The future is bright for wood and housing


A few weeks ago, I had the good fortune to be able to attend the Forest Economic Advisors’ Forest Products Forum 2016 at the World Forestry Center in Portland. It was a full day of presentations packed with useful and detailed information about forest-products markets, including wood and pulp and paper, in the U.S. and worldwide. If you get the chance to attend in person sometime, I’d recommend it.

Among the compelling bits of info I gathered was a prediction that U.S. housing starts are expected to grow steadily by about 100,000 units each year for the next five years. That bit of good news helps account for another prediction: that U.S demand for lumber will grow by 2 billion board feet over the same time period. But it was tempered a bit by a forecast for declining lumber exports in the same time period.

The most compelling presentations, for me anyway, were about the newest darling of the industry: cross-laminated timber (CLT). During the first presentation on this topic, Forest Economic Advisors’ Art Schmon pointed out that despite all the hype, CLT has yet to have a meaningful impact on the overall consumption of lumber in the U.S.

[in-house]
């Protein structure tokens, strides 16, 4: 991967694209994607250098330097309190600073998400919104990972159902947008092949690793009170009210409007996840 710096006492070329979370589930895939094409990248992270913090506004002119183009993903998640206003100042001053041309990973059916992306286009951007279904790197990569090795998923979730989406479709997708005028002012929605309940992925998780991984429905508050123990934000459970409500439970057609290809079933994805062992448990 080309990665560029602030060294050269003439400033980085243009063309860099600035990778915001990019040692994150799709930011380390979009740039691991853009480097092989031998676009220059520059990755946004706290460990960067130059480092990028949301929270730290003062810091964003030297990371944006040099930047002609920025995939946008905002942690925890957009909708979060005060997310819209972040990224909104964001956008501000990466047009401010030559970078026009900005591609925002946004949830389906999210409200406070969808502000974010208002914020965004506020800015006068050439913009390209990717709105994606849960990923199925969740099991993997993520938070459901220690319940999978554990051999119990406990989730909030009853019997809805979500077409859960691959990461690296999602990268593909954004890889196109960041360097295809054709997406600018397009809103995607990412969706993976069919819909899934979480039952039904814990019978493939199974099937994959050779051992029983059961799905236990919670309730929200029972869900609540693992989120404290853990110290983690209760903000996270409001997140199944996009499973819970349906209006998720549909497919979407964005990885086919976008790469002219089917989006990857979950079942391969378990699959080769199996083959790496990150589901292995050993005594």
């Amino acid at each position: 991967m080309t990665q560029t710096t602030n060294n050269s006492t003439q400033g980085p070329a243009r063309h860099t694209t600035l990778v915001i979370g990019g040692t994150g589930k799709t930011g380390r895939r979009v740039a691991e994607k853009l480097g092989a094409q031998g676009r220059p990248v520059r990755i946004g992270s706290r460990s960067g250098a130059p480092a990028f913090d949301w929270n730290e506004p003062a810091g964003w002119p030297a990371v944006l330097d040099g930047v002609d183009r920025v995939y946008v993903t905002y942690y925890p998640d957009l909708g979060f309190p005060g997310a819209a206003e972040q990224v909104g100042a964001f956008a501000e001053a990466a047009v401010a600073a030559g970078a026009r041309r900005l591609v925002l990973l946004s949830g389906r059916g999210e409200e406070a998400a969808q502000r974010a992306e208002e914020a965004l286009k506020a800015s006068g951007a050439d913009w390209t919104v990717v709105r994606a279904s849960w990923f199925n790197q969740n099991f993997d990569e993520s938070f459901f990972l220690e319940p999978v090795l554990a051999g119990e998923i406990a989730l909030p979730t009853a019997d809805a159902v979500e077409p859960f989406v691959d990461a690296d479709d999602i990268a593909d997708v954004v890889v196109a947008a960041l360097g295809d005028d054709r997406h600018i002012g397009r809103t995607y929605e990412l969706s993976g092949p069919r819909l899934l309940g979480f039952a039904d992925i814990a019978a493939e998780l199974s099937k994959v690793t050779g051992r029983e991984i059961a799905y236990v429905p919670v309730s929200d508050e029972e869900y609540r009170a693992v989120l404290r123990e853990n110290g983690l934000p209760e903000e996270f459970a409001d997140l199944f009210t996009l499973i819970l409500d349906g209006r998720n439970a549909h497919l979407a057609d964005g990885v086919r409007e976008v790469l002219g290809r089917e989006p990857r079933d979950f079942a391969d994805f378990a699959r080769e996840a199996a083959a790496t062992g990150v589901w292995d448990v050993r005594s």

“Game-changer for the lumber industry?” he said, “Not so much—but it is a game-changer for the construction industry.”

That last statement got me to thinking. Any game-changer for the construction industry is sure to become a game-changer for the wood industry, even if it hasn’t quite gotten there yet. In fact, a single mass timber building in Portland that was completed last May consumed 632,000 board feet of dimension lumber and another 350,000 board feet of glulam. That’s close to a million board feet of lumber for a single building. A thousand more like that, which is not so far-fetched, and you already account for half the expected increase in lumber demand in the coming years.

But the really interesting presentation was the next one. Eric Dean from Legal & General Homes in England told us about a modular housing factory his company has built that will become the largest CLT manufacturer in the world. And CLT isn’t even the company’s end product. It’s affordable modular housing. Lumber goes in the front end of the plant, and modular homes – complete with lighting and plumbing fixtures already installed – come out the back end… to the tune of seven modular homes a day. Now that’s a game-changer. Check it out here.

The 2017 International Mass Timber Conference, which will be held March 28-30 here in Portland, has extended an invitation to Mr. Dean to come back and tell his story again. I hope he does.       


9755 SW Barnes Rd., Suite 210        
Portland, OR 97225        
Phone: 971-673-2944        
Fax: 971-673-2946

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